Tuesday, April 22, 2014

Broken Sword 5 Episode I Review

Fans of the Broken Sword series are divided in their opinions on the three dimensional entries in the series, but it is almost universally agreed that the original hand drawn titles were more enjoyable. So, when Revolution went to Kickstarter for the fifth installment with news that it would return to hand drawn backgrounds, expectations were high. Thankfully, the first part of this two part adventure should satisfy most fans of the series and fans of point and click adventure games in general.

The game's characters and some of the scene elements (such as automobiles, which fans might remember actually were also 3D models in at least one cutscene in the original game) are presented as three dimensional models, but the backgrounds are two dimensional and hand drawn, giving the game somewhat of a presentation somewhere between the first three games.  This is a bit jarring at first to people who are used to the fluidity of the animation of the hand drawn character models of the original game.  The feeling of disjointedness however is short lived, as the animation of the three dimensional character models are well done, and the art design of the characters match the art design of the backgrounds quite well.  The game is also presented with a complete point and click interface similar to the original games in the series.  There is also an option to present the text in the style of either the original games or the high definition remakes, which should please fans no matter which point they joined George and Nico on their adventures.

The game begins as George Stobbart, who is now working as an art insurer, is sent to Paris to a private viewing in an art gallery.  He meets Nico Collard there, who is still working as a reporter, and the two catch up on old times.  Unfortunately, as is often George's luck, there is a murder, and the painting is stolen, leading George to have to investigate on behalf of his employer, who had insured the painting and is now responsible for reimbursement.  As is usually the case with this series, the investigation soon leads to a larger conspiracy, and danger for our heroes.  This is just the first part of the game, so the investigation is just starting to build to the larger conspiracy before the first part ends, leaving a cliffhanger for the second.  However, this is done very well, and the pacing of which the game builds up its story is similar to that of the other games in the series.  The cliffhanger certainly serves its role well, as it leaves you wanting to know more once the credits roll.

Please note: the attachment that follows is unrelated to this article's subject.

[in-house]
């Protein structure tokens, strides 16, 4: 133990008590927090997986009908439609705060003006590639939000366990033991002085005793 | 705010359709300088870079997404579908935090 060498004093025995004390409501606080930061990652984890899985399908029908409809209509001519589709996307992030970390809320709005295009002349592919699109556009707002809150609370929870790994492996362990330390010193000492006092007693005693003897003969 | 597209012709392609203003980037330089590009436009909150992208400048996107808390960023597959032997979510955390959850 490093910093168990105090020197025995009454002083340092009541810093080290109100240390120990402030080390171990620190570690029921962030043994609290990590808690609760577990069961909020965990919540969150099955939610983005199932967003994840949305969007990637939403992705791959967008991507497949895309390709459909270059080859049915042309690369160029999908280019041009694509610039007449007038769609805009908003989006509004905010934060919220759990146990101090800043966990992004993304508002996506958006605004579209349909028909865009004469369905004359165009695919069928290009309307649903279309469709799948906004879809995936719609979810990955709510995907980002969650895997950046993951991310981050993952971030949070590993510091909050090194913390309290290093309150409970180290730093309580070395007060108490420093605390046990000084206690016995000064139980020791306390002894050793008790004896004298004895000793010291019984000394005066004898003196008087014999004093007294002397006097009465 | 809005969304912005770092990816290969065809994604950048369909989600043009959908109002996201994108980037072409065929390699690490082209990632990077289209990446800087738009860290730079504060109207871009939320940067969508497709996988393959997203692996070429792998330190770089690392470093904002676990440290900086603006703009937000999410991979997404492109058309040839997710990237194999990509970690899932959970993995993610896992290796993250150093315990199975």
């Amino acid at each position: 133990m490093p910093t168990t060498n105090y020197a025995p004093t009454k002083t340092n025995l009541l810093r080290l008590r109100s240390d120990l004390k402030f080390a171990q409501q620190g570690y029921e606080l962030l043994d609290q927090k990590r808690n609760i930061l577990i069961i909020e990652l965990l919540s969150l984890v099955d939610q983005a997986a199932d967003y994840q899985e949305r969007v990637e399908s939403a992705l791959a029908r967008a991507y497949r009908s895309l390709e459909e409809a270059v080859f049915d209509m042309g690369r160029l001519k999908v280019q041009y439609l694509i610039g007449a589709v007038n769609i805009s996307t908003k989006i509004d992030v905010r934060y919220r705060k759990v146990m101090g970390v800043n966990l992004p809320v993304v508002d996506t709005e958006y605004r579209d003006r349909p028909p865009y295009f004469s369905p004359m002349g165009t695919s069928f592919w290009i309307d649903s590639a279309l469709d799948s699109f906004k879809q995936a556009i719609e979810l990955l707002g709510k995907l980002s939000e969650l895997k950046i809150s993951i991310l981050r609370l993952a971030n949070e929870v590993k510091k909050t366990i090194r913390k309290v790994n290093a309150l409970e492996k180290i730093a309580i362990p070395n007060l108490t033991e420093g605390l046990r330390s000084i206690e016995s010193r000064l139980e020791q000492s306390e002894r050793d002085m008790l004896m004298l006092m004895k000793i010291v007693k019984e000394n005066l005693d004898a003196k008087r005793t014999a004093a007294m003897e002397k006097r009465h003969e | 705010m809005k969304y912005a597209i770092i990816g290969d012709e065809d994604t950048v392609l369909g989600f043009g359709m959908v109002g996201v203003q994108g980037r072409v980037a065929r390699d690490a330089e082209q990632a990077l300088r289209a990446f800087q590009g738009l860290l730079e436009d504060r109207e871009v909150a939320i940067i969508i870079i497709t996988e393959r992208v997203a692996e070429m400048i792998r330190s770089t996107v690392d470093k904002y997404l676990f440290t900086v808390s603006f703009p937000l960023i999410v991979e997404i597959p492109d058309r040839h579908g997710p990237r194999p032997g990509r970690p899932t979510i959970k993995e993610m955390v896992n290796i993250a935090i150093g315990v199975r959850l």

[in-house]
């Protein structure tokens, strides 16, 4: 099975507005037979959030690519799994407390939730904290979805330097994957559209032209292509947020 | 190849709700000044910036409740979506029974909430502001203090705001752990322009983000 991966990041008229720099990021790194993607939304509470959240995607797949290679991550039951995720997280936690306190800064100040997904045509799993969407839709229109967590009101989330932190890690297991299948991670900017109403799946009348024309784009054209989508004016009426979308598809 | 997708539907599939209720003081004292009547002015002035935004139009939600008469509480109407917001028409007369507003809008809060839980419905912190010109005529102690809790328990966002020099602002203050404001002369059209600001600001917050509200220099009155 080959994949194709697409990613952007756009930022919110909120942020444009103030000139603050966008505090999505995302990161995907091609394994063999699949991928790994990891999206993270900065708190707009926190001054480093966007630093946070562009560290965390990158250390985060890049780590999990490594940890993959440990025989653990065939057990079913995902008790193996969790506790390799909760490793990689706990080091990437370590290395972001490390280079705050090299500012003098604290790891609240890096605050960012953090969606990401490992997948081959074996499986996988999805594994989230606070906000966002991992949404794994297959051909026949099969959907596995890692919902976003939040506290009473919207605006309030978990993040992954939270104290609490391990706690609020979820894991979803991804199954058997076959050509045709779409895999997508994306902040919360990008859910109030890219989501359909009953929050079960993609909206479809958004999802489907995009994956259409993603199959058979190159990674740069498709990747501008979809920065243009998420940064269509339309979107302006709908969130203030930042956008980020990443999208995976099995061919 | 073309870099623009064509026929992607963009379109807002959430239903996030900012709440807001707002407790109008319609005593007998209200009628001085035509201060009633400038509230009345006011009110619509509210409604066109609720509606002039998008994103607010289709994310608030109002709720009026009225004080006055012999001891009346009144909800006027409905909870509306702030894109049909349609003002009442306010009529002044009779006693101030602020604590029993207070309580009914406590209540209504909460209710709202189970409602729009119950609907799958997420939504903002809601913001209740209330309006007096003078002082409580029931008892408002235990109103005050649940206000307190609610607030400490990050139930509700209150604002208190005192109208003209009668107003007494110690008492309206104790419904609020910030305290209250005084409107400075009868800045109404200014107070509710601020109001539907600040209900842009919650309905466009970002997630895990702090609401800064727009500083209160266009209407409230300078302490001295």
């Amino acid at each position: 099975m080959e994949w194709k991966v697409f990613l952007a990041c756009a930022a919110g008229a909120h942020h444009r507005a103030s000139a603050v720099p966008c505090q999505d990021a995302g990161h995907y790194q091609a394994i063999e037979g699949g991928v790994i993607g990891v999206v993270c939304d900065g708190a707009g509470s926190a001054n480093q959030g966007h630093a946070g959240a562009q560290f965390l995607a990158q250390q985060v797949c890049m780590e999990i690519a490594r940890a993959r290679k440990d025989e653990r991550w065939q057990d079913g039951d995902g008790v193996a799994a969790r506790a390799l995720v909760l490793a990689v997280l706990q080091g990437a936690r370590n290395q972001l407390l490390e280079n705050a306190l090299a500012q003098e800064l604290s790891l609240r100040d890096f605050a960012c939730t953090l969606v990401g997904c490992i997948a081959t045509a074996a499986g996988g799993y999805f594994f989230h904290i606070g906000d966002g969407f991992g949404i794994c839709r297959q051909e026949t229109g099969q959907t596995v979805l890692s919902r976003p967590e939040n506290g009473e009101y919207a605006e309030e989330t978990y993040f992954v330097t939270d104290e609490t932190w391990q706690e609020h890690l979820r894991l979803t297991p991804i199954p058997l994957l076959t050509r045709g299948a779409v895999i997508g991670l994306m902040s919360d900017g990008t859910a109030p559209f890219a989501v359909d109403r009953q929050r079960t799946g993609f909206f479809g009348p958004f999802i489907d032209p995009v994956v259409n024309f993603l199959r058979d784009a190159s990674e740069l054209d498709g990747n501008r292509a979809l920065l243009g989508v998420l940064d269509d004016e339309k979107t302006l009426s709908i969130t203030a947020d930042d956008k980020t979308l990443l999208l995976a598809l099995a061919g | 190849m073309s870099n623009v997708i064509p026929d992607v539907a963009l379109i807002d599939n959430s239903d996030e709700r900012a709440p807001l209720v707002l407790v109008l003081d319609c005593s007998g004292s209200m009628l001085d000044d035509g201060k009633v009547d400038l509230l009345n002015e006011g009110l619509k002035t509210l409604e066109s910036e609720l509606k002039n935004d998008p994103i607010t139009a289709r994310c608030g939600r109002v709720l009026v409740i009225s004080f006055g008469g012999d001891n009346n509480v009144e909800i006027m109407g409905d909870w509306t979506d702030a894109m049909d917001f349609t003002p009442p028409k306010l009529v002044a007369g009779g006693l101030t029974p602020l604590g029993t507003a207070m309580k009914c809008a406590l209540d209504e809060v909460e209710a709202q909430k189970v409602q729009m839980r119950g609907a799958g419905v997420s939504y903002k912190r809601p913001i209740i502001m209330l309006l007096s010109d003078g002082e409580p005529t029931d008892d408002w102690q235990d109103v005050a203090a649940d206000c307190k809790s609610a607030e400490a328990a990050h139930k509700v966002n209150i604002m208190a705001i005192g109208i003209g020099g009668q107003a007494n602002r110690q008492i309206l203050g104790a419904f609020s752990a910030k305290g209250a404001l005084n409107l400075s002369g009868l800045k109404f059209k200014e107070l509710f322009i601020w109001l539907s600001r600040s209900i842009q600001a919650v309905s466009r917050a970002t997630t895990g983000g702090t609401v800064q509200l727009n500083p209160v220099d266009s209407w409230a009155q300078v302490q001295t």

The puzzles here are also very well done.  The puzzles never quite get as hard as some of the puzzles in the original games, but the ramp up in difficulty is well done., but the puzzles do get more difficult and require more thinking outside the box as the game goes on.  However, despite requiring some more outside of the box thinking at times, the solution to each puzzle always makes sense logically.  They are all suited to the world of Broken Sword very well, which, despite the supernatural theme of the conspiracies the couple always encounter, are always grounded mostly in reality.  The game also presents the player with a hint system if they get stuck, as well as the ability to highlight hotspots, which will prove useful for some of the smaller objects in the game's world.  If you prefer to play the game with less help, these can also be toggled on and off.

The music and voice work is always a big part of the presentation of the Broken Sword series, and it certainly doesn't disappoint here.  The music fits the scenes well, and have the same sweeping orchestral feeling that fans of the series expect.  There are also parts of the game that have some other styles of music, and this also fits each scene very well.  I found myself quite enjoying a 1970s style pop song that plays during one scene.  The voice work is excellent as well.  Rolf Saxon returns as George Stobbart, which is always a good thing, as his voice work is the main reason that the narrative style of the game works so well.  The other characters are voiced excellently as well, from Nico Collard, to the supporting cast.  As is usual, there are some popular characters from previous entries in the series that return here, and they are also voiced excellently as usual.  There are some slight sound level fluctuations in some of the lines, which can be quiet at times, but unusually loud in others.  However, this doesn't happen often, so it doesn't really detract much from the game.

Broken Sword 5 Episode I is an excellent start to a game which is shaping up to be a solid entry in this excellent series.  The story is intriguing, the voice work and music is superb, and the puzzles are well done.  There are a few technical hiccups regarding the sound levels of some of the lines, and the story here is really just starting to get on its feet before it ends on a cliffhanger.  However, these small quibbles don't stop the game from being one of the best of the crowdfunded adventures to be released so far.

Final Verdict:

4 out of 5

1 comment:

Nyasha said...

Quite like your review. I think the plot wasn't as captivating as it could have been. and there should have been more emphasis on "saving the balance of the world and stopping the crazy guy." Other than that, I liked the game but felt it was quite fast, maybe also because the hints are there in case you get stuck. Something I think made the game too easy and the game shorter.
Still it was a good game.

I hope you will also check out and comment on my review here :) http://www.nynyonline.co.uk/lets-talk-about-broken-sword-5/